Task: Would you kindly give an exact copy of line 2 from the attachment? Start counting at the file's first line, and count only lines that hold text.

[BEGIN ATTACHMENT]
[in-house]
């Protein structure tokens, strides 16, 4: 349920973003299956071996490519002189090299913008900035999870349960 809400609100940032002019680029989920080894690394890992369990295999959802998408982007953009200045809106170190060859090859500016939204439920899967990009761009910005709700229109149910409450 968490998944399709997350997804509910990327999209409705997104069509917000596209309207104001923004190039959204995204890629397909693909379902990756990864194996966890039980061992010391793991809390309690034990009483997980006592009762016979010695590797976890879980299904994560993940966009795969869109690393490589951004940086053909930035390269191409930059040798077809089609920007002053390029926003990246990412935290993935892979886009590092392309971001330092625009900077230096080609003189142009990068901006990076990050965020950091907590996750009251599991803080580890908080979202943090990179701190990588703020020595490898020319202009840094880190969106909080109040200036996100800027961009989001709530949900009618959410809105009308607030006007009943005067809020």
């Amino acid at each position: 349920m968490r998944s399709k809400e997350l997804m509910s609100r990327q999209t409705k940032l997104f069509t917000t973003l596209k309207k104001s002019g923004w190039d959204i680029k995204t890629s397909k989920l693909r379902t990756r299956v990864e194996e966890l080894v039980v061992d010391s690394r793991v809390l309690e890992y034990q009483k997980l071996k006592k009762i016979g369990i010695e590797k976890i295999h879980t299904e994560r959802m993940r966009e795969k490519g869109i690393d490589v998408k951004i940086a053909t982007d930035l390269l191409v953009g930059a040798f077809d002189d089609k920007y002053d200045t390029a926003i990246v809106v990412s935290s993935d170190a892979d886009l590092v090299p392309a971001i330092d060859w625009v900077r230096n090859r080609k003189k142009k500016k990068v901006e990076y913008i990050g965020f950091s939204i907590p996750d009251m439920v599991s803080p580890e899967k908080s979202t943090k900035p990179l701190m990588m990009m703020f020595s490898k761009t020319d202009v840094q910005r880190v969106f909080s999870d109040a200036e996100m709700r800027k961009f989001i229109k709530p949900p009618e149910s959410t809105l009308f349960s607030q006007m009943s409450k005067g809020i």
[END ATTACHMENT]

């Protein structure tokens, strides 16, 4: 349920973003299956071996490519002189090299913008900035999870349960 809400609100940032002019680029989920080894690394890992369990295999959802998408982007953009200045809106170190060859090859500016939204439920899967990009761009910005709700229109149910409450 968490998944399709997350997804509910990327999209409705997104069509917000596209309207104001923004190039959204995204890629397909693909379902990756990864194996966890039980061992010391793991809390309690034990009483997980006592009762016979010695590797976890879980299904994560993940966009795969869109690393490589951004940086053909930035390269191409930059040798077809089609920007002053390029926003990246990412935290993935892979886009590092392309971001330092625009900077230096080609003189142009990068901006990076990050965020950091907590996750009251599991803080580890908080979202943090990179701190990588703020020595490898020319202009840094880190969106909080109040200036996100800027961009989001709530949900009618959410809105009308607030006007009943005067809020």